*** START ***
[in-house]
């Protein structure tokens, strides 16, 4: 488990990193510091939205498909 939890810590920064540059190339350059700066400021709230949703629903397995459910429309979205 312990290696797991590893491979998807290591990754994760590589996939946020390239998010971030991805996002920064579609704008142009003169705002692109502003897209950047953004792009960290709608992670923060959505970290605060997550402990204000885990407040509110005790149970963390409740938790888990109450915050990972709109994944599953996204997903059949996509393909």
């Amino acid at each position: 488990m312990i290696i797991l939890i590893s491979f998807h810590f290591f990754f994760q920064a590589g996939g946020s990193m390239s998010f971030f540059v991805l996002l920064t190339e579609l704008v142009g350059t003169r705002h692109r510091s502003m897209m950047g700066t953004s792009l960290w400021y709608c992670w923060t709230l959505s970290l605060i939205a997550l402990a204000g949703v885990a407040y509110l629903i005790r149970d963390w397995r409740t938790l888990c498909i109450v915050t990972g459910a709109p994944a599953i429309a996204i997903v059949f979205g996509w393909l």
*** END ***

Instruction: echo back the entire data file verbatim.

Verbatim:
[in-house]
């Protein structure tokens, strides 16, 4: 488990990193510091939205498909 939890810590920064540059190339350059700066400021709230949703629903397995459910429309979205 312990290696797991590893491979998807290591990754994760590589996939946020390239998010971030991805996002920064579609704008142009003169705002692109502003897209950047953004792009960290709608992670923060959505970290605060997550402990204000885990407040509110005790149970963390409740938790888990109450915050990972709109994944599953996204997903059949996509393909």
């Amino acid at each position: 488990m312990i290696i797991l939890i590893s491979f998807h810590f290591f990754f994760q920064a590589g996939g946020s990193m390239s998010f971030f540059v991805l996002l920064t190339e579609l704008v142009g350059t003169r705002h692109r510091s502003m897209m950047g700066t953004s792009l960290w400021y709608c992670w923060t709230l959505s970290l605060i939205a997550l402990a204000g949703v885990a407040y509110l629903i005790r149970d963390w397995r409740t938790l888990c498909i109450v915050t990972g459910a709109p994944a599953i429309a996204i997903v059949f979205g996509w393909l």